March 25th Liberty Market Update – How the Covid-19 health crisis turned into an economic crisis and ultimately a financial crisis.
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Brett Girard: Hi folks. Brett Girard here, portfolio manager at Liberty coming to you with a market update.
Now, normally we reserve these market updates for our quarterly newsletter, but there’s so much happening in the world today we thought we could put this out as a sneak peek.
In the news, increasingly we’re hearing stories of how the events of today are similar to the dot com bubble and the 2008 global financial crisis. I’m going to go out on a limb here and say the most dangerous four words in finance. This time is different! Sort of.
See, if you look back to dot com and you look at 2008, what happened in both cases is that we had a financial crisis turn into an economic crisis that then fed back into a financial crisis creating a negative feedback loop causing markets to lose a substantial amount of value.
In both cases, what happened was, asset prices ticked higher and higher. In the case of dot com, it was the tech stocks, while as in 2008, it was real estate. In each instance, what happened was a “Minsky Moment.” Now, this is an economic term whereby everything’s okay until it isn’t.
This usually happens when the next buyer decides that the price of an asset is too high and doesn’t commit. So, in the case of tech stocks, cause remember Microsoft or Cisco looked as though they were going to go on forever—they didn’t. That last buyer did not show up. And that’s when the market started to realize that these companies were very overvalued.
Same thing happened with real estate back in 2008. There was lending to people that didn’t have jobs, didn’t have credit, and eventually, some smart minds came to the table and said these people aren’t going to be able to pay for their mortgages. In both cases, the financial crisis out of the high-valued asset precipitated into an economic crisis.
Now today, things are a little different. With today what we’re experiencing is a health crisis as a result of COVID-19. This health crisis has caused an economic crisis, as you can see in the news in terms of the unemployment reports here in Canada as well as the US, and then more generally abroad, as every country locks down in an effort to quell the spread of the virus. And from that what we’re expecting to see is a financial crisis in the next quarter to two or three quarters.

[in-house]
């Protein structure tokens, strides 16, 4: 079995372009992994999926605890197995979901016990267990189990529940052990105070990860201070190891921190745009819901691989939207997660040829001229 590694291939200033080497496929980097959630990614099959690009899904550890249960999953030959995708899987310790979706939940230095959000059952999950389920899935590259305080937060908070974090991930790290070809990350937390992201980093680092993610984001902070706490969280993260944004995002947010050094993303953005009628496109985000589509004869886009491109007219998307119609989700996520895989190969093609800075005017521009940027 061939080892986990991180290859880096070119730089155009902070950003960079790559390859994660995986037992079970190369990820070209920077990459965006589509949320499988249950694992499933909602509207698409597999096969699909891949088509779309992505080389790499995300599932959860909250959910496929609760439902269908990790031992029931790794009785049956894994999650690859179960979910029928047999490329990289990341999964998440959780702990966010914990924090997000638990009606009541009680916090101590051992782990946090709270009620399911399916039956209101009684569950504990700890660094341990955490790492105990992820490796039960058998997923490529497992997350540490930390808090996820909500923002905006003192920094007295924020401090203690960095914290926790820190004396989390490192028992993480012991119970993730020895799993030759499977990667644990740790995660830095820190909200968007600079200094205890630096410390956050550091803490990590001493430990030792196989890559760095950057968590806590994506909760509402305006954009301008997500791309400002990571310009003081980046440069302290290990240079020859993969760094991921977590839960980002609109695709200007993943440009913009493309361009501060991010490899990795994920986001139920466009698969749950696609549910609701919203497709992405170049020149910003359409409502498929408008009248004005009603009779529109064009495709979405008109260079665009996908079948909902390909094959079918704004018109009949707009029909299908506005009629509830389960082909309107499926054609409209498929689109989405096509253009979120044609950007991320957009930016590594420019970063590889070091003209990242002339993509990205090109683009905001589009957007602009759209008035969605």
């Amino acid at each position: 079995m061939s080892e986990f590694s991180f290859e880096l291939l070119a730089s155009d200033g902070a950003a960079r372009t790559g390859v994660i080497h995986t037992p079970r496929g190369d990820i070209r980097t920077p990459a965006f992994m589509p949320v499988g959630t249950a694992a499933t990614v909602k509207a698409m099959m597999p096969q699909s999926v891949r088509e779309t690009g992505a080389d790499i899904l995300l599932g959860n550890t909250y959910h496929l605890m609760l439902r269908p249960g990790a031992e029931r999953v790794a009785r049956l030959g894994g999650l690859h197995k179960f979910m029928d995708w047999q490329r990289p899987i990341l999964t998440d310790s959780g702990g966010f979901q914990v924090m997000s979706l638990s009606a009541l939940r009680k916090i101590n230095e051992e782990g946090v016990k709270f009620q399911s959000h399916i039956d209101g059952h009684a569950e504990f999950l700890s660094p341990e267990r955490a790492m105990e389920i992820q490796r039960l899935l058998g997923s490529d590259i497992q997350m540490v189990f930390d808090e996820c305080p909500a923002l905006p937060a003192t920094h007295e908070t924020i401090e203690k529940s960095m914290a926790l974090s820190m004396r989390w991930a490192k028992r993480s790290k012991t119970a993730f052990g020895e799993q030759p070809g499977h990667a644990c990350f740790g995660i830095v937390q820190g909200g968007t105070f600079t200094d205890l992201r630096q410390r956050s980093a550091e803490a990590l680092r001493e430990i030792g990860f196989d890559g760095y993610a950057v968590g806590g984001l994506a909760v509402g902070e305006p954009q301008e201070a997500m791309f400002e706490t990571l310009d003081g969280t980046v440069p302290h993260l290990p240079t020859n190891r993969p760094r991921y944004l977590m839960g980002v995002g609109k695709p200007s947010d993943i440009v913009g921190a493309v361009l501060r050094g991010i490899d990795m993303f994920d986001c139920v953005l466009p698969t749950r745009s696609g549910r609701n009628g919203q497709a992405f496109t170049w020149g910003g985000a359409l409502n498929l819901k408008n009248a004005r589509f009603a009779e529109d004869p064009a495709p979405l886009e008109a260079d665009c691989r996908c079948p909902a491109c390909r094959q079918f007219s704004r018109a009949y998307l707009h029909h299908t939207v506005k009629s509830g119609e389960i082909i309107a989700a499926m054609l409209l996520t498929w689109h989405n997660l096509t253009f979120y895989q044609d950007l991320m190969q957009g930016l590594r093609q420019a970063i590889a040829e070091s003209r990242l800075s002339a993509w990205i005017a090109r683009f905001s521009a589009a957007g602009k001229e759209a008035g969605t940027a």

Now, let’s get started with a health crisis. Here’s the data on COVID-19 as of March 25th, 2020.
[World map on screen: Coronavirus COVID-19 Global Cases by the Center for Systems Science and Engineering (CSSE) at Johns Hopkins University]
Now we won’t spend long on this data because you’ve probably seen this reported in the nightly news. What’s in front of you is information from Johns Hopkins University in Baltimore. On the left-hand side, we can see total confirmed cases. Here China represents about 20% of the total confirmed cases in the world. This has changed dramatically since the virus was first reported in late December, early January. What we can see, unfortunately, is that Italy and the US are catching up, and the way the projections are looking today, they’re going to bypass China sometime in the next week.
On the right-hand side, we can see total deaths is just under 20,000. Unfortunately, here again, we’re likely to see this number tick higher. Although, there’s been reports that are coming out of Italy that the rate of change for the number of people passing away is declining. And that’s an indication that potentially the viral load has peaked there. We’re going to be waiting for that to happen in the US, but it appears based on the data coming out of New York that there’s still going to be some time before we hit a point where the rate of people passing away will decline on a day-to-day basis.
In the meantime, it’s important that we all stay safe, follow the rules of our governments. If we are supposed to be locked down, let’s stay locked down, and let’s do our part to help.